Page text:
Wind & Solar’s Mega-Cost Delivers Mega-Failure: RE Supplying Less than 1% During Peak Demand

Eine Windkraftanlage brennt am Mittwoch (09.06.2004) in der Gemeinde Tüttendorf (Kreis Rendsburg-Eckernförde). Die Zwei-Megawatt-Anlage ist vermutlich bei dem starken Gewitter durch einen Blitzeinschlag in Brand geraten. Die Gondel in 64 Metzer Höhe brennt völlig aus. Der Schaden beläuft sich auf rund zwei Millionen Euro. Foto: Wulf Pfeiffer dpa/lno

If you live in Australia, and you’re reading this post, you’re doing so thanks to coal. If you don’t like it, shut your device down now. The electricity that’s powering it, your home, the internet, etc, etc isn’t coming from sunshine and breezes. It’s coming from a coal-fired power plant. So, deal with it!

Over 20 years, after more than $20 billion in subsidies to wind and solar, their actual contribution to power demand in this Country remains risible. When power demand peaks, and supply really matters, the trivial amount of electricity offered up by wind and solar is little more than a rounding error.

All those windmills and all those solar panels rarely muster up one whole percentage point, when it counts. Coal-fired power, on the other hand, just keeps on keeping on. Delivering affordable power, whatever the weather.

Here’s a few hard numbers from Anton Lang on just what it is that keeps on powering Australia [for eco-zealots this post comes with a trigger warning: the answer is ‘coal’].

At peak time intermittent renewables often make less than 2% of total Australian electricity
Jo Nova Blog
Anton Lang
25 July 2018

When power is required the most, wind and solar are missing almost entirely. This isn’t cherry picking of one time — peak time is the most important time on the grid, when the most power is required. The almost non-existent contribution from renewables is so common it has occurred now for seven days out of the last 14 days.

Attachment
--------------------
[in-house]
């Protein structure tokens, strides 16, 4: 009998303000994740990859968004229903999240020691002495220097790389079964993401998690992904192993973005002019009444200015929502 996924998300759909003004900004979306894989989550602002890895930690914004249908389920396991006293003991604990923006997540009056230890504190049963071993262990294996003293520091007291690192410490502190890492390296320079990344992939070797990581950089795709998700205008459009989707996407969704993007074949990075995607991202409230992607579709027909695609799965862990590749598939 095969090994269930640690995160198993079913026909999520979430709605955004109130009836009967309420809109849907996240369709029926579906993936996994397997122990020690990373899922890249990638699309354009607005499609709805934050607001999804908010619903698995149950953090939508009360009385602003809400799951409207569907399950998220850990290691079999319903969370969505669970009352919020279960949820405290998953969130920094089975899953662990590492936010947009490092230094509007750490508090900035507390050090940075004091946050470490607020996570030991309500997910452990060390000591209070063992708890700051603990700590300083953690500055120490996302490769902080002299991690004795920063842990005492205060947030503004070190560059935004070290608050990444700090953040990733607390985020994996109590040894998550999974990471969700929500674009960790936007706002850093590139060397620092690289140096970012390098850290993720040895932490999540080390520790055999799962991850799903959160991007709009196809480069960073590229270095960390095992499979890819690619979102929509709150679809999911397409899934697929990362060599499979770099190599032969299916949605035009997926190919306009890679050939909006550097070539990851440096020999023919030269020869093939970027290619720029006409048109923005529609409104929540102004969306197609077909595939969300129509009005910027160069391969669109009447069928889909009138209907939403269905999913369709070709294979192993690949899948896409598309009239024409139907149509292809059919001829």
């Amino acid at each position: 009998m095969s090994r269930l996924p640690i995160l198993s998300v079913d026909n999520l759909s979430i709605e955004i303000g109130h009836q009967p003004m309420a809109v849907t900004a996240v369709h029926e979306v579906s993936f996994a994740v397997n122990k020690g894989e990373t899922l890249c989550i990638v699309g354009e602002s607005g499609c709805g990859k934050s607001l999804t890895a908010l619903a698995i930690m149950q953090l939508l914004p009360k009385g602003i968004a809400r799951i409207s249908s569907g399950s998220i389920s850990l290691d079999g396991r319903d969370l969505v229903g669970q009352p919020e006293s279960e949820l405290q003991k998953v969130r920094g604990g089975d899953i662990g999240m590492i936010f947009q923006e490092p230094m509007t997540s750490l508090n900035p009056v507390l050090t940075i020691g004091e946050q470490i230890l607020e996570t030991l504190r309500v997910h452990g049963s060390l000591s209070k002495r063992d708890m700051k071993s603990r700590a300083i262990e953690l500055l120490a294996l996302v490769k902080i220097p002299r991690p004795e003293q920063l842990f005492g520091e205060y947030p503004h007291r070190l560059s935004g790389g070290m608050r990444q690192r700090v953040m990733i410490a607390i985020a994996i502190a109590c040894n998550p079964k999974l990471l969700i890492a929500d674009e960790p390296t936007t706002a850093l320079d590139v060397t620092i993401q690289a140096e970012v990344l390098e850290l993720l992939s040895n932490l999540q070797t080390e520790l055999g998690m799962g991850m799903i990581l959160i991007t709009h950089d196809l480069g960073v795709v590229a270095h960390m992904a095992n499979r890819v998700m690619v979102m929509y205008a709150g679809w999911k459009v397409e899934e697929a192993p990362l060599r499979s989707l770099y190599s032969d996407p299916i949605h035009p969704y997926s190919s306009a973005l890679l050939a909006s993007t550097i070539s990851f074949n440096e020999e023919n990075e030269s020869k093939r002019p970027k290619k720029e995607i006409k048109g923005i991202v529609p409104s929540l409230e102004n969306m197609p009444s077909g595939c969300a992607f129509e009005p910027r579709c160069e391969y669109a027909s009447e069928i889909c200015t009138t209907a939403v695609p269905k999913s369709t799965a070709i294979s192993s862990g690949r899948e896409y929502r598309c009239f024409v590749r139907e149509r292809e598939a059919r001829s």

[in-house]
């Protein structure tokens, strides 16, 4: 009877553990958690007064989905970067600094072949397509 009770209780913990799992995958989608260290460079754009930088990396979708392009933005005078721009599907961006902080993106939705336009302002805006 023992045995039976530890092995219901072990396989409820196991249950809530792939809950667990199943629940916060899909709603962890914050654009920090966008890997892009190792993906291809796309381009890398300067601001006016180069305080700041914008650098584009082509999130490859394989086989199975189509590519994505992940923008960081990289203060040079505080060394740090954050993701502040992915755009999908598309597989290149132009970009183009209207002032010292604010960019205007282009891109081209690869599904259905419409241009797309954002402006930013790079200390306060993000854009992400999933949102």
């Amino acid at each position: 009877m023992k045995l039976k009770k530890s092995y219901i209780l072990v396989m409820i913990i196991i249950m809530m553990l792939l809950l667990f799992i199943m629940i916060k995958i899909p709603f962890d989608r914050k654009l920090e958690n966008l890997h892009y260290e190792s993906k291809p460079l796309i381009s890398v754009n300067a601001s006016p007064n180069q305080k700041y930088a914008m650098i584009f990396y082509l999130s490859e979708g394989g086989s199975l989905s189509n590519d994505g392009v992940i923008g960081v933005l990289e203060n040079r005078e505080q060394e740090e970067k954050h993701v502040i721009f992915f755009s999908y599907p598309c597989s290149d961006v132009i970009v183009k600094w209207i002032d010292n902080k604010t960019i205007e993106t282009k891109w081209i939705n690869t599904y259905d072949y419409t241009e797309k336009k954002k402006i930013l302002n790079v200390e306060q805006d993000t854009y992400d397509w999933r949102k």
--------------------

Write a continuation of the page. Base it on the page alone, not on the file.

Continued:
I’ve been doing a series on the Australian generation and demand curves on a daily basis for seven weeks, the totals are settling down, so that now the percentage changes are only in tenths of a percent, and consider that when it comes to total power and coal fired power, a tenth of one percent is 600MegaWattHours, so at that end of the scale, small is actually large, if you can see that.

At the moment, after 10 weeks, coal fired power is delivering 72.37% of all power, and wind is delivering only 6.16% of all generated power. I have all the percentages, but those two are the ones of most importance. Wind power has just had a very good week (for wind), but in the end, coal fired power is still delivering more than 3 times the total for every renewable power source in the country.

You might wonder why I haven’t mentioned solar power here, because ALL the solar plants, (not rooftop solar) only generate 0.38% of the required power, so just a tick above nothing at all.

Wind, solar, peak time, Australian NEM; 21 June 2018

 

The main evening peak occurs at 5.30 to 6PM, when power consumption is always at its greatest when people come home, cook dinner, throw on the washing and have showers. (Note here the time, 5.30/6PM, so the Sun has set and there is ZERO power from any solar power plant, and also ZERO power from any rooftop solar installation as well). It’s that one point in time when a large supply of power is at its most critical, so now look at this data for seven days of 14 days in the middle of winter. Wind has had a poor time of it lately, due to those High Pressure weather systems hovering over the area where there is the largest concentration of wind plants, hence very little pressure gradients for wind, and they are in South Australia and Victoria.

Here’s a sample of seven of those 14 midwinter days at 6pm peak power time:

  • Wednesday 20 June – Peak power – 29680MW. Wind power – 500MW. Total from wind and solar – 1.7%
  • Thursday 21 June – Peak – 29950MW. Wind – 100MW. Total from wind and solar – 0.33%
  • Monday 25 June – Peak – 30870MW. Wind – 170MW. Total from wind and solar – 0.48%
  • Tuesday 26 June – Peak – 30600MW. Wind – 340MW. Total from wind and solar – 1.1%
  • Wednesday 27 June – Peak – 30480MW. Wind – 340MW. Total from wind and solar – 1.1%
  • Thursday 28 June – Peak – 30400MW. Wind – 450MW. Total from wind and solar – 1.5%
  • Sunday 01 July – Peak – 28190MW. Wind – 200MW. Total from wind and solar – 0.7%

There were three other days when it was between 2% and 3%, but these are the seven lowest. This is all wind, as the Sun has set and in winter, solar is useless at 6pm.